Lifetime Learning

Blog > Category: Thomas Jefferson

J-Term: Slavery as a Sociotechnical System

Students in Kathryn Neeley’s January Term, or J-Term, course studied historical narratives about slavery to understand its evolution, legacy effects, and relevance today. Neeley is an associate professor in the Science, Technology & Society Program in the School of Engineering and Applied Science at the University of Virginia. Lifetime Learning is pleased to share a […]

J-Term: Virginia and the Constitution

“I believe that constitutions are shaped by context—by history, tradition, culture, and politics,” explains A.E. Dick Howard, Warner-Booker Distinguished Professor of International Law at the University of Virginia‘s School of Law. Howard’s January Term, or J-Term, course gave students the chance to study constitutionalism “through the lens of a distinctive place.” Lifetime Learning is pleased […]

Freedom to Discriminate?

John Ragosta, author of Religious Freedom: Jefferson’s Legacy, America’s Creed, states that “…we must never return to a situation where people use their claims of religious freedom to avoid laws against discrimination…” Ragosta is a fellow at Virginia Humanities and lead faculty for Lifetime Learning‘s  Summer Jefferson Symposium at the University of Virginia. We welcome your […]

Being Thankful in Difficult Times

As we approach Thanksgiving in an unusual November, John Ragosta reflects on the writings of Thomas Jefferson and his words: “…to be thankful for what we have, rather than thoughtful about what we have not.” Ragosta is the lead faculty for Lifetime Learning‘s Summer Jefferson Symposium, a fellow at Virginia Humanities, and author of Religious Freedom: […]

The Jewish Grandchildren of Sally Hemings and Thomas Jefferson

“Origins are not destiny,” writes James Loeffler, considering how the past can shape the next chapter of American history. Loeffler is the Jay Berkowitz Professor of Jewish History in the Corcoran Department of History and the Ida and Nathan Kolodiz Director of Jewish Studies in the College and Graduate School of Arts and Sciences at […]

Thomas Jefferson, Land, and Liberty

Land ownership was important to Thomas Jefferson’s ideal of “equal citizenship,” and he looked westward for new frontiers. John Ragosta, a historian at the Robert H. Smith International Center for Jefferson Studies at Monticello and lead faculty of the Virtual Summer Jefferson Symposium 2020 presented by the University of Virginia‘s Lifetime Learning, looks at how […]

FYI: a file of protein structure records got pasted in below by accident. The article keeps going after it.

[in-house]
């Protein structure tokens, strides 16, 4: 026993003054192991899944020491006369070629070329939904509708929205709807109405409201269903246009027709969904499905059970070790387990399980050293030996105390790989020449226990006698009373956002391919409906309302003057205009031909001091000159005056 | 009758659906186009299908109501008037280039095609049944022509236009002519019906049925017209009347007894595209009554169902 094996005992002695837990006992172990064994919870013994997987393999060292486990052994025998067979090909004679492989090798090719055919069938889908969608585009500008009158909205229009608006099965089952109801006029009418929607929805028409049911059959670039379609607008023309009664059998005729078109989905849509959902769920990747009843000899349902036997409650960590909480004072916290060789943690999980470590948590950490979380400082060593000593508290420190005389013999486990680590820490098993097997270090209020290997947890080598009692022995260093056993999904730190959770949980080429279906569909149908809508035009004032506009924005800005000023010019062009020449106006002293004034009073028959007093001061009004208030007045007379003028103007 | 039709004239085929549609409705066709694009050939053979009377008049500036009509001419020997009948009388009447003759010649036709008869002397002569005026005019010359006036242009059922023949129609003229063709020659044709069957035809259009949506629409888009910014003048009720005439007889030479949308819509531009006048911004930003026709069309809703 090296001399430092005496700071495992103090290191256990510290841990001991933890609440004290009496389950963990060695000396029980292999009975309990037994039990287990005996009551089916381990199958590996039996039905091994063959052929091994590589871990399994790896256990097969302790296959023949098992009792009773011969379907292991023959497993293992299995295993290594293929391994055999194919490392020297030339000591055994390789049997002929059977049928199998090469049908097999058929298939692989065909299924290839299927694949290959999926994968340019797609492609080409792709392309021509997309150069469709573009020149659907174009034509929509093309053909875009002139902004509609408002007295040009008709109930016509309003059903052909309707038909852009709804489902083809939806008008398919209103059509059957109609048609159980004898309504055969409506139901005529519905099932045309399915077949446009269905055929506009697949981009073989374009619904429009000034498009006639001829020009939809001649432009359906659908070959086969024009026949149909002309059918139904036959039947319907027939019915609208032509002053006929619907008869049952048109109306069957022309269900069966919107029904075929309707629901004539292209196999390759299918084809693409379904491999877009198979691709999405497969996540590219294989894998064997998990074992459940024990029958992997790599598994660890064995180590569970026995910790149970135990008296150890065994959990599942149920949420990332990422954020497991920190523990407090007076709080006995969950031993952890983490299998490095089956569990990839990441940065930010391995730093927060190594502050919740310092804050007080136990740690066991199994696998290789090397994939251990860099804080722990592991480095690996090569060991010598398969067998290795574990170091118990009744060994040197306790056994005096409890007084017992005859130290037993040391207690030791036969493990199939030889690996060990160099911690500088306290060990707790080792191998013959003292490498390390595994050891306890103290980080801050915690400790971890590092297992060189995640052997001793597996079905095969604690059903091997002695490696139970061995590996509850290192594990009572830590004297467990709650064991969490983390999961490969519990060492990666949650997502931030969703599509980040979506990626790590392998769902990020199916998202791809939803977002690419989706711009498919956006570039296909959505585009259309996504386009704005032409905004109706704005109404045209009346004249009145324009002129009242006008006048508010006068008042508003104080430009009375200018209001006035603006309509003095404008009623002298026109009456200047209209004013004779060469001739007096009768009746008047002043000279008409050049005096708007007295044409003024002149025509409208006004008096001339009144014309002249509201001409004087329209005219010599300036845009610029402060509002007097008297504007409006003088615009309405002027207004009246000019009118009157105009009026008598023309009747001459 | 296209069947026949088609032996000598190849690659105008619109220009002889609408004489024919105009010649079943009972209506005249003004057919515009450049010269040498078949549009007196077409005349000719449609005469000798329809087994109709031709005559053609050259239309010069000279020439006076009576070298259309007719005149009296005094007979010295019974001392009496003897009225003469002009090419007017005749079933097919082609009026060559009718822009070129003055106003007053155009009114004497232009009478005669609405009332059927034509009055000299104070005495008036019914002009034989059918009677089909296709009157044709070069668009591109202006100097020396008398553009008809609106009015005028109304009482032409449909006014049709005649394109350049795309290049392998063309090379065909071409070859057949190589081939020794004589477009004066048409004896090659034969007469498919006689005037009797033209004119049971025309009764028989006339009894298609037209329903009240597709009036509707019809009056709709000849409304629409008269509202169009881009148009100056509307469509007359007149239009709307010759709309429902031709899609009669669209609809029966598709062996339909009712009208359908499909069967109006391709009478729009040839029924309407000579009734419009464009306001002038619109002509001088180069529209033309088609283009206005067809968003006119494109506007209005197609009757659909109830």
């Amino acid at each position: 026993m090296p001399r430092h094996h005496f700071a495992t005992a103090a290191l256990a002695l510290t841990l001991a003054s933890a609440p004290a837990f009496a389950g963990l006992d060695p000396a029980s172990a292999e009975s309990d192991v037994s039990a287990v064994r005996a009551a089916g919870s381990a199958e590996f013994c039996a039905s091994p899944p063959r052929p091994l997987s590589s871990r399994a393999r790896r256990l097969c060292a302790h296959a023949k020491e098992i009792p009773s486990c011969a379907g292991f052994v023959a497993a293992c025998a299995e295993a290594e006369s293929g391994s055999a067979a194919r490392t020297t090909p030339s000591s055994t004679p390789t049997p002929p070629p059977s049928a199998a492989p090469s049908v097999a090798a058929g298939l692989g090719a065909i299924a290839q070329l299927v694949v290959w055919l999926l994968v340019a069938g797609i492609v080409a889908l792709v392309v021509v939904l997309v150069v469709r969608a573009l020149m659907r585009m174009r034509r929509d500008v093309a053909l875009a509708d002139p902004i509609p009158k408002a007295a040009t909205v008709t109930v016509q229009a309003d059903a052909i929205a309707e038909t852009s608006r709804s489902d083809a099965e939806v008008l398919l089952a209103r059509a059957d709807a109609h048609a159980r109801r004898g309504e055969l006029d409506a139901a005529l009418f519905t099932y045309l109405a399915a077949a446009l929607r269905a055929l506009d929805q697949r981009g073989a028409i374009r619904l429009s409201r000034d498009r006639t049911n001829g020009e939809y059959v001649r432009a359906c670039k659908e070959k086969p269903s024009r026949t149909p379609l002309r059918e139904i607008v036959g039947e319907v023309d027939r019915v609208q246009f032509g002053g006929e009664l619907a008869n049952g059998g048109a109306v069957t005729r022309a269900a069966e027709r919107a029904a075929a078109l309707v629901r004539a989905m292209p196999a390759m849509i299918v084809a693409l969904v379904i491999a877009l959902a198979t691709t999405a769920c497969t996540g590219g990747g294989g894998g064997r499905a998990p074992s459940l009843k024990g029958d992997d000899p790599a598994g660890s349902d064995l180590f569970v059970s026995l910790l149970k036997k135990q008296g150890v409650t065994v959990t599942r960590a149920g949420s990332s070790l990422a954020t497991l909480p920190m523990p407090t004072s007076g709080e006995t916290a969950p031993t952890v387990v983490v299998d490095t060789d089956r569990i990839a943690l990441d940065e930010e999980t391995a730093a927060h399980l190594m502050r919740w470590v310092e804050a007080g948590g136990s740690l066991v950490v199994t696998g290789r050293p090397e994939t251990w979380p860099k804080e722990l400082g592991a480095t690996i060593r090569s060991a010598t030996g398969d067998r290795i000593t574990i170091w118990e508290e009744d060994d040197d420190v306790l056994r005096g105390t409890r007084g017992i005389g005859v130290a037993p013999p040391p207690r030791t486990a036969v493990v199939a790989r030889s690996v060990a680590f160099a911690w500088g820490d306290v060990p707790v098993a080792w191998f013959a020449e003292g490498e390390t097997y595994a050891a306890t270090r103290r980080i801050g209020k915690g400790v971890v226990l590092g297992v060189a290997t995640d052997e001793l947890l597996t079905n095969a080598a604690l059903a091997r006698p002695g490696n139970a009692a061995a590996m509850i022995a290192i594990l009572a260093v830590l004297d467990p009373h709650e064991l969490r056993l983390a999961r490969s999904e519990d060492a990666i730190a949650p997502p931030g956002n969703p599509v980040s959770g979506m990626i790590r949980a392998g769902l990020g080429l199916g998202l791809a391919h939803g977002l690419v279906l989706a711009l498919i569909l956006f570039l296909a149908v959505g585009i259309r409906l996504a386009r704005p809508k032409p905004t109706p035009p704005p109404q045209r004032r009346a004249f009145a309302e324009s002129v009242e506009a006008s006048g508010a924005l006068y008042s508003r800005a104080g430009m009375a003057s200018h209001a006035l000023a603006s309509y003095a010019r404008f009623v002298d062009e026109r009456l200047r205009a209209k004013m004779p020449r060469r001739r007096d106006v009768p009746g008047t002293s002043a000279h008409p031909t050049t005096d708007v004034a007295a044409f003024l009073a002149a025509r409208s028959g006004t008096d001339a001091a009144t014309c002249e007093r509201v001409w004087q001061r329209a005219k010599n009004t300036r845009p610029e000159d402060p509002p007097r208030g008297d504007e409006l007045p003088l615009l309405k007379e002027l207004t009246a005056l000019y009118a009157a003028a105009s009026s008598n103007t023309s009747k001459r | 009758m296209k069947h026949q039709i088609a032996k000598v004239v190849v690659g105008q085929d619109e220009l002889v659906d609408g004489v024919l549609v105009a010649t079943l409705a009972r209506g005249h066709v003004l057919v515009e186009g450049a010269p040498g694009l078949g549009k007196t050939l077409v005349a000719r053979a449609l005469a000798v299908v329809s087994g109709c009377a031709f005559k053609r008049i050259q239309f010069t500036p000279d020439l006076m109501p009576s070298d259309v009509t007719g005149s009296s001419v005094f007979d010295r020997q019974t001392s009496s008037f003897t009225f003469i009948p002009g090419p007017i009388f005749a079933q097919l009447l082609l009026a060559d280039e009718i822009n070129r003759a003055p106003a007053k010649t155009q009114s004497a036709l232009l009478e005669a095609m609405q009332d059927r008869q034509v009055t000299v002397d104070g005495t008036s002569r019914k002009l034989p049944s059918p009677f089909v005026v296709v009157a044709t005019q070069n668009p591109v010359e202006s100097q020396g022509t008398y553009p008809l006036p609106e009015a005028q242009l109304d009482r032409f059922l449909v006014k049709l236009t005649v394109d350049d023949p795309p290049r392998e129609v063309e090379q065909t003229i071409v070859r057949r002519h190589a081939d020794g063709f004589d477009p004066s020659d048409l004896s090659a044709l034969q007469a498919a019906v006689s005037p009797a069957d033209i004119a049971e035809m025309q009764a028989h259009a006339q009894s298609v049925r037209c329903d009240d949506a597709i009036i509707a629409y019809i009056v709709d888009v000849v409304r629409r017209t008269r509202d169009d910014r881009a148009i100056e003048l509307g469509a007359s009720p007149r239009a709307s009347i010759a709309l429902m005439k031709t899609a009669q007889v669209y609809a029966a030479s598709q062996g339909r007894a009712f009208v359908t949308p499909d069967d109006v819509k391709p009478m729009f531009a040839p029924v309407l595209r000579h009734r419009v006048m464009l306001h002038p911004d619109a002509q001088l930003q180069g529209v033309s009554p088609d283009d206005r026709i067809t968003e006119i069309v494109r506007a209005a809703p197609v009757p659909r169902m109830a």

The Lawn & Roman Architecture–Part 2

Beware the Ides of March! In this second part of Dylan Rogers’ article about the influence of Roman architecture on Jefferson’s designs for the University, he takes us on a walk down the Lawn from the Rotunda to Pavilion X. Rogers is a lecturer in Roman Art & Archaeology at the McIntire Department of Art […]

The Lawn & Roman Architecture–Part 1

Beware the Ides of March! Just as March 15th was a turning point in Roman history, so too was exposure to Roman architecture a turning point for Thomas Jefferson. Dylan Rogers, Lecturer in Roman Art & Archaeology, describes how Jefferson’s first-hand observations of Roman sites influenced his design of the University of Virginia as well […]

Madison’s Role in the Founding of the University of Virginia

James Madison was a key friend and advisor to Thomas Jefferson as plans for the University of Virginia were developed, and he remained involved in the project after Jefferson’s death. Jim Todd, Assistant Professor in UVA’s Woodrow Wilson Department of Politics in the College and Graduate School of Arts & Sciences, gives us an interesting […]

The Founding of Thomas Jefferson’s University

  A conference celebrating the bicentennial of the founding of the University of Virginia was sponsored in May 2018 by the International Center for Jefferson Studies at Monticello in cooperation with the American Philosophical Society. The resulting book of essays, The Founding of Thomas Jefferson’s University (ed. by John A. Ragosta, Peter S. Onuf, Andrew […]